The "Uphill" Struggle
“Uphill,” this poem written by Christina Rossetti, is completely description of symbolism. In this poem, the narrator seems to be two different people. The first narrator asking questions is just an ordinary person with questions that most people have. The second narrator seems to be a higher being answering the questions by the first narrator. The definition of the symbolism according to The American Heritage Stedman's Medical Dictionary and Dictionary.com are “the principles and practice of symbolists in art or literature. The art or practice of using symbols especially by investing things with a symbolic meaning or by expressing the invisible or intangible by means of visible or sensuous representations.” Symbolism, in short, means using something to describe another means. Symbolism is used by many poets to portray a message that is not exactly written. Christina Rossetti uses the element of symbolism to ask people's most difficult questions and with every other line answers these questions.
Christina Rossetti's poem “uphill” starts the first line with symbolism. The author writes, “Dose the road wind uphill all the way?” (1). Here are four ways of seeing this line. 1. Is this spoken after death? 2. Or is it spoken during life? 3. Is this the voice, instead, of the believer, the person? 4. Could this be the voice of the poet, the artist, doubting her own potential? This is an example of symbolism used in the poem. “Does the road wind uphill all the way” refers to a question that has been asked by almost everybody at some point in their life: this question being “Is life always going to be full of struggles?” Most people would want an answer that makes them feel better about this question. This question is often answered by many with “Life will get better.” In this poem, the author does not lie about the answer as most people's friends or family members would. The author writes, “Yes to the very end” (2). This means that life will always be full of uphill struggles. The author also writes, “Will the day's journey take the whole long day?” (3). This quote from the poem refers to a similar question; this question being “Is life going to difficult all the way to the end?” The author answers this question with, “From morn to night, my friend” (4). This answer explains that day is our life, our struggle, our journey, and at the end, our strength gives out. This answer also explains that life is going to be a struggle from youth to old age.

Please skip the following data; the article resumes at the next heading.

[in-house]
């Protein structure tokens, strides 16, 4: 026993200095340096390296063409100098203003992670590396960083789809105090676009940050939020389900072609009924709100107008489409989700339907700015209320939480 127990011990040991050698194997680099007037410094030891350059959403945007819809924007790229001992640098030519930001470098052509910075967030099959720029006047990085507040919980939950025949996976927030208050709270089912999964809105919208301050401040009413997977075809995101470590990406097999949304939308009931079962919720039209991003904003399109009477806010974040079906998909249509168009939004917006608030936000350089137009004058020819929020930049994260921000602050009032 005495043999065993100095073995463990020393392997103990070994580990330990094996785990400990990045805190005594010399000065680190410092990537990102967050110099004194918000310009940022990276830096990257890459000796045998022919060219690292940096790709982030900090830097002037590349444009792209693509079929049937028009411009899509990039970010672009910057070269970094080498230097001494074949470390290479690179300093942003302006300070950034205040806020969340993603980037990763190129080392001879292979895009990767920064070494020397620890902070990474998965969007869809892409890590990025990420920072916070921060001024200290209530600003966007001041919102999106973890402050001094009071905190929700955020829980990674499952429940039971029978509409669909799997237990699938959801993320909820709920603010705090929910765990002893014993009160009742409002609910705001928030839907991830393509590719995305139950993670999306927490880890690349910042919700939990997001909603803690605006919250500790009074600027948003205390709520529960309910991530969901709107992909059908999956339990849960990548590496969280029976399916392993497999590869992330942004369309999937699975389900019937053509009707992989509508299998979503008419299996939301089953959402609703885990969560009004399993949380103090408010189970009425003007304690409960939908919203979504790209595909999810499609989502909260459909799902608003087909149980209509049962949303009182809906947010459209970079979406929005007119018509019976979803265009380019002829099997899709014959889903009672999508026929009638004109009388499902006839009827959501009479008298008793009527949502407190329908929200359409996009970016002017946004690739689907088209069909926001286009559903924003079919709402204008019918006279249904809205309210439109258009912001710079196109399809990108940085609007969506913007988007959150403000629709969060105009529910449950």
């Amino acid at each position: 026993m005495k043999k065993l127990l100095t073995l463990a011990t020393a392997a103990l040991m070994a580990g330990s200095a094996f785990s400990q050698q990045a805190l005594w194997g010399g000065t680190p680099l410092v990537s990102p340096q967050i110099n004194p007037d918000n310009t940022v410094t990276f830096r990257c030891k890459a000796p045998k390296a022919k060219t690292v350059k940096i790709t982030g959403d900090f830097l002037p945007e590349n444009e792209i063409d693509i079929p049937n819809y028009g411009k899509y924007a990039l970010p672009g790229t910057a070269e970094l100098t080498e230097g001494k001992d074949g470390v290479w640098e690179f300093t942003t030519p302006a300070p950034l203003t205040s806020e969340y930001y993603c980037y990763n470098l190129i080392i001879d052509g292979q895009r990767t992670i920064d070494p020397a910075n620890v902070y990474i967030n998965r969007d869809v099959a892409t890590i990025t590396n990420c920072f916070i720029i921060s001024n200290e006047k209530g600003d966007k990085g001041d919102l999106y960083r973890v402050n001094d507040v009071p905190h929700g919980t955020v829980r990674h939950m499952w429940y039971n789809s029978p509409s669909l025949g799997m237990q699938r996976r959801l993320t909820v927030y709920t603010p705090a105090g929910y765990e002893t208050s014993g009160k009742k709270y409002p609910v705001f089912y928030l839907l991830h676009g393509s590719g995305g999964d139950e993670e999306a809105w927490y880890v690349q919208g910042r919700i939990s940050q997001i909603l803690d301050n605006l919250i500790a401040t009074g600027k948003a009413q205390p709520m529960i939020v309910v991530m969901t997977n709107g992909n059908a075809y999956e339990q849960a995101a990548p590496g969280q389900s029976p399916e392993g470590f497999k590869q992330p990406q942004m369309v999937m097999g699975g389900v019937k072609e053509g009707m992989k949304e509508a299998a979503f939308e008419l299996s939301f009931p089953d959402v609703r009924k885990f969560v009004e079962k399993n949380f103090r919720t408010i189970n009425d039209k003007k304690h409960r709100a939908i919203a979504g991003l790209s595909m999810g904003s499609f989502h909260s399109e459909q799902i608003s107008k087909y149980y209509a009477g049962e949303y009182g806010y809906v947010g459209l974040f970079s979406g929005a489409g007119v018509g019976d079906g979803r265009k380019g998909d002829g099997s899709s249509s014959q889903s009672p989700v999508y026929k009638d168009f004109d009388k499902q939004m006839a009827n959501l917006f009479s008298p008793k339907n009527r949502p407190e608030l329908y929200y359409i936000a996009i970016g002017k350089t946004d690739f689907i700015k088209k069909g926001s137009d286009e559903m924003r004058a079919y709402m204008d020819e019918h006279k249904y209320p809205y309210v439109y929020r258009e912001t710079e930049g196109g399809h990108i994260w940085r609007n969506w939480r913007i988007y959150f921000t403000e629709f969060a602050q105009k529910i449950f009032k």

The rest of the poem refers to the question that has been around for all of time. This question being, “What happens after life?” The author writes, “But is there for the night a resting-place?” (5). This quotation refers to the question “Is there something after death or do people just get buried and that is the end?” The author writes the question with,” A roof for when the slow dark hours begin” (6). The roof is symbol of heaven. This quotation from the poem gives the reader a good feeling about what happens after death. The author also writes, “Shall I meet other wayfarers at night?” (9). This refers to another question most people have, this question being, “when we got to heaven will we see our loved ones who have passed on before us?” The author answers this question with, “Those who have gone before” (10). This answer from the poem tells the reader that they will meet all who have died before them. The author's last question is, “Will there be beds for me and all who seek?” (15). The author's last line of the poem reads, “Yes, beds for all who come” (16). This symbolizes that there is room in heaven for all who come, and there is a resting place for all people who seek it. The line is particularly powerful for the Protestant reader, who has been told of an exclusive heaven that only admits the elect few.
Symbolism, in short, means using something to describe another means. Symbolism is used by many poets to portray a message that is not exactly written. Symbolism is an element of in writing that has been used in poetry to display an underlying message. The “Uphill” is no different. The author uses symbolism throughout the whole poem. The author uses symbolism to ask the difficult questions in life. The author then uses symbolism to answers the questions in a way that gives the reader hope about life after death.
"Symbolism." The American Heritage® Stedman's Medical Dictionary. Houghton Mifflin Company. 05 Feb. 2010.
"Symbolism." Dictionary.com Unabridged. Random House, Inc. 05 Feb. 2010.
Rossetti, Christina. “Uphill.” Literature: An Introduction to fiction, Poetry, Drama, and Writing. Ed. X. J. Kennedy and Gioia. 6th Compact ed. New York: Longman, 2010. 610-611. Print.